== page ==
The world of work isn’t somewhere where people just exclusively work. They talk about all sorts of stuff- what they watched on TV last night; the results in their favourite sports; politics; love; life…
In my research for Who Shares Wins I found a possibly apocryphal tale of the adoption of email in a law firm back in the 1990s. At first the partners who ran the firm just didn’t understand it, and refused to use the new electronic medium. But one summer there was a cricket test match series and someone in the practice set up an email list to share updates of scores from around the country. That was the thing that unlocked the resistance in senior circles – that people could keep up to date with England’s performance whilst taking a call from a client, well… The value of the medium was unlocked from something distinctly un-work-related.
And this is nothing new. In his wonderful history of the first electronic medium, Tom Standage recounts how early telegraph operators formed social relationships (and even one or two marriages!) by chatting with one another in between sending the paid communications.
As work continues its migration from the physical to virtual, the need to foster tittle-tattle in online places becomes important. As well as the serendipity and value that side conversations can generate (something that John Seely Brown was identifying two decades ago), talking about things other than “the job” are the ways in which social cohesion, trust and a sense of shared identity are fostered. All work and no play makes Jack and Jill very, very dull and untrusting colleagues.
But because so many of the media which provide the social fabric of the virtual organisation are text-based, there is a problem for those that operate in heavily regulated environments. If something is text then is it admissable evidence or a document of record?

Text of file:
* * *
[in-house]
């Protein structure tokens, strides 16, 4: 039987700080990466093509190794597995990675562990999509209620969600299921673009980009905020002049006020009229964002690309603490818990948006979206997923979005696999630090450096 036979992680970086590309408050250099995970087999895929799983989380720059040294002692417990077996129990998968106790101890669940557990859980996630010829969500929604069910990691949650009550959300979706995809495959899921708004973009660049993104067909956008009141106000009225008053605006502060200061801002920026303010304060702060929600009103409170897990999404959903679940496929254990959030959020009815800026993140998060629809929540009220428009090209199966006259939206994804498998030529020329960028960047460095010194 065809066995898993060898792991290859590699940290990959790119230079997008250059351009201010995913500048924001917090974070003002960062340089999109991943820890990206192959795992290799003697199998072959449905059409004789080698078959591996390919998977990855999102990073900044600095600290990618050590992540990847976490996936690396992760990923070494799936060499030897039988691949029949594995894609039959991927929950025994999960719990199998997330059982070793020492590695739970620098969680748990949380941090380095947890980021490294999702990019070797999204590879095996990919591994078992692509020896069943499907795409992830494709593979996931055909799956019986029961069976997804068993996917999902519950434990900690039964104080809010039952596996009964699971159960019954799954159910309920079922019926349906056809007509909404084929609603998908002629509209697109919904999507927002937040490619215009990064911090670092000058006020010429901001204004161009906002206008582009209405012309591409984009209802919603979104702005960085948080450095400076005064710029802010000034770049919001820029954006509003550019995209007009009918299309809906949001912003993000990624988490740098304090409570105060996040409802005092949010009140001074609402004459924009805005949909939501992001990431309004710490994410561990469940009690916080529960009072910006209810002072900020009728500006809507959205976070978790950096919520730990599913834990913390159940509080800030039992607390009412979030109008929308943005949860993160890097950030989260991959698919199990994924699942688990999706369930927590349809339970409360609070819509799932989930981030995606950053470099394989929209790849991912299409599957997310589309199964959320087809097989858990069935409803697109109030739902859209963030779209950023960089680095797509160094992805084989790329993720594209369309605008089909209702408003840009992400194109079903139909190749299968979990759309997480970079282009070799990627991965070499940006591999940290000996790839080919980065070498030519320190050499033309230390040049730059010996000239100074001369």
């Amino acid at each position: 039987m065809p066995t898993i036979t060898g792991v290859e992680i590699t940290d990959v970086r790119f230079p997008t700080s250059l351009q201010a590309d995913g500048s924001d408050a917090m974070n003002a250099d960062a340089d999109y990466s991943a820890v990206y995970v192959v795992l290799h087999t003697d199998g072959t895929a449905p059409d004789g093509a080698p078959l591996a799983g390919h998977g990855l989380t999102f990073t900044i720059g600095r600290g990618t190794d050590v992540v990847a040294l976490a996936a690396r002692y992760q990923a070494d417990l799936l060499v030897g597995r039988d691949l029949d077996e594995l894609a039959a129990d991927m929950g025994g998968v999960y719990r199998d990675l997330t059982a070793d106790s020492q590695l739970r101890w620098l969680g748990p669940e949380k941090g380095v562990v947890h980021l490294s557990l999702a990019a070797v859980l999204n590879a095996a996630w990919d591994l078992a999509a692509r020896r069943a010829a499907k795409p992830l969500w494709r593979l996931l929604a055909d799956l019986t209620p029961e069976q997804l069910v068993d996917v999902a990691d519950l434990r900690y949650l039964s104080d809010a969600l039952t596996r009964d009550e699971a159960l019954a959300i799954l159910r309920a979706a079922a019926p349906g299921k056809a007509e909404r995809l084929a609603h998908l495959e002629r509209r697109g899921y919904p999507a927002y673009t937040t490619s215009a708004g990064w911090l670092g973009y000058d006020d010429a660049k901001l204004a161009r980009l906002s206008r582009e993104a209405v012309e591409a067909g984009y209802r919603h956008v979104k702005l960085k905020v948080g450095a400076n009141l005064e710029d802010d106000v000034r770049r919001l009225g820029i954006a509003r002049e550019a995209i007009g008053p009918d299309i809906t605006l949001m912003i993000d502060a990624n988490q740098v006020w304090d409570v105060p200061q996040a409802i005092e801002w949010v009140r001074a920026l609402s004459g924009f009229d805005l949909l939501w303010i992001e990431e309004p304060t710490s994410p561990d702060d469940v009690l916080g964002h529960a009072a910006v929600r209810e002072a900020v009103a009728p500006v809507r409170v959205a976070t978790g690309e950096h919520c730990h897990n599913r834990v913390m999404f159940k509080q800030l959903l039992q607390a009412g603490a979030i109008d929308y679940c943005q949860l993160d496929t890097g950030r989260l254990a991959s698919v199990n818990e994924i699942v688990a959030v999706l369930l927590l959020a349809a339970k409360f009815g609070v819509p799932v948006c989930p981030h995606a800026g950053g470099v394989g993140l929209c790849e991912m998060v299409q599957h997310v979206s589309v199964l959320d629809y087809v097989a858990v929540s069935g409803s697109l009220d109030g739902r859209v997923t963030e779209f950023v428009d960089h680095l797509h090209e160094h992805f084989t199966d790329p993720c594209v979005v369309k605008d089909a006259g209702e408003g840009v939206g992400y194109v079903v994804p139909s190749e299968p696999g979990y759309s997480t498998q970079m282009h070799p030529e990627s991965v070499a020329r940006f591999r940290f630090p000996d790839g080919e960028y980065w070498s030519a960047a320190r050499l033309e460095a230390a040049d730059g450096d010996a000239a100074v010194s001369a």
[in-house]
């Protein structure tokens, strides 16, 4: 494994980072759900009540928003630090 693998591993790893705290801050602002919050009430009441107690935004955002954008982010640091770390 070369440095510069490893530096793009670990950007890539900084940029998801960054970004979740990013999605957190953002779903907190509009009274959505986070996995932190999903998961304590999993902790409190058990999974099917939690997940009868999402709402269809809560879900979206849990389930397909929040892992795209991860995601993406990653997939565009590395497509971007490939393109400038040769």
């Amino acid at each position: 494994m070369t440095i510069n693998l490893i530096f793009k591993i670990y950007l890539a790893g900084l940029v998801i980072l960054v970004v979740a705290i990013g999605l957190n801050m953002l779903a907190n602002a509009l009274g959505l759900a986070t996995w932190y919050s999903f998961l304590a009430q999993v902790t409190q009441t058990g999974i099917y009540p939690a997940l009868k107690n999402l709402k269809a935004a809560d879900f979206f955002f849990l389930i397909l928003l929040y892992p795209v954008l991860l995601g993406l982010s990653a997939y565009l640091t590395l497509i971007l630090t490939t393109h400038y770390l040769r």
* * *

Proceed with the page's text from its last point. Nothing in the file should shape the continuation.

In the office of old this didn’t matter. Conversations (whether work related or not) were off the record until someone made the decision to put them on the record, even in the structured format of meetings where the minutes were an abstracted version of what actually happened. But with channels like Slack or Teams, the asynchronous nature of the messaging makes the boundaries very unclear. That’s going to be a problem as regulation designed for an era of paper hits headlong into the digital social enterprise.
Synchronous messaging systems like IM are often ruled “off the record” and can be configured as such. But chat room-like services that maintain the record of conversation (necessary when colleagues often share neither physical space or timezone) will prove more problematic. The tittle-tattle and chat is a vital part of a business being a business, of its culture, of its and its employees sense of identity.
If organisations are lucky their employees will move the off-the-record stuff to private social channels like WhatsApp or Facebook groups (I’ve seen both happen in my research and work in the last couple of years). At that point it goes off radar, and outside of management view. In the long term that could become just as problematic, but an organisation without tittle-tattle is an organisation without a culture.